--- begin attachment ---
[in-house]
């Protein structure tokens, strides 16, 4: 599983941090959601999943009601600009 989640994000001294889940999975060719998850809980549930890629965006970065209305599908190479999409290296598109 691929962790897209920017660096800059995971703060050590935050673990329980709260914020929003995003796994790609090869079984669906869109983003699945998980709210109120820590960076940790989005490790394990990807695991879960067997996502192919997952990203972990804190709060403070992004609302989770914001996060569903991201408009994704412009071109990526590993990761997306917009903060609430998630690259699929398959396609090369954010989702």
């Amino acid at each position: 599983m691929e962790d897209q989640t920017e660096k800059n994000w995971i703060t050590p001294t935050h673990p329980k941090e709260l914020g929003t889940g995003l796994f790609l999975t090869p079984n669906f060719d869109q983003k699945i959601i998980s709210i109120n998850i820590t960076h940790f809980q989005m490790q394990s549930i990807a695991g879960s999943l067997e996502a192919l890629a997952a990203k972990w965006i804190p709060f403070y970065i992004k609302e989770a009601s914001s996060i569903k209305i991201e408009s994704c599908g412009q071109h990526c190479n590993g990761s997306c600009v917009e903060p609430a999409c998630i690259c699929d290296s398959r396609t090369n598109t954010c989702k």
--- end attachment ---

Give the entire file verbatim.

[in-house]
């Protein structure tokens, strides 16, 4: 599983941090959601999943009601600009 989640994000001294889940999975060719998850809980549930890629965006970065209305599908190479999409290296598109 691929962790897209920017660096800059995971703060050590935050673990329980709260914020929003995003796994790609090869079984669906869109983003699945998980709210109120820590960076940790989005490790394990990807695991879960067997996502192919997952990203972990804190709060403070992004609302989770914001996060569903991201408009994704412009071109990526590993990761997306917009903060609430998630690259699929398959396609090369954010989702």
């Amino acid at each position: 599983m691929e962790d897209q989640t920017e660096k800059n994000w995971i703060t050590p001294t935050h673990p329980k941090e709260l914020g929003t889940g995003l796994f790609l999975t090869p079984n669906f060719d869109q983003k699945i959601i998980s709210i109120n998850i820590t960076h940790f809980q989005m490790q394990s549930i990807a695991g879960s999943l067997e996502a192919l890629a997952a990203k972990w965006i804190p709060f403070y970065i992004k609302e989770a009601s914001s996060i569903k209305i991201e408009s994704c599908g412009q071109h990526c190479n590993g990761s997306c600009v917009e903060p609430a999409c998630i690259c699929d290296s398959r396609t090369n598109t954010c989702k």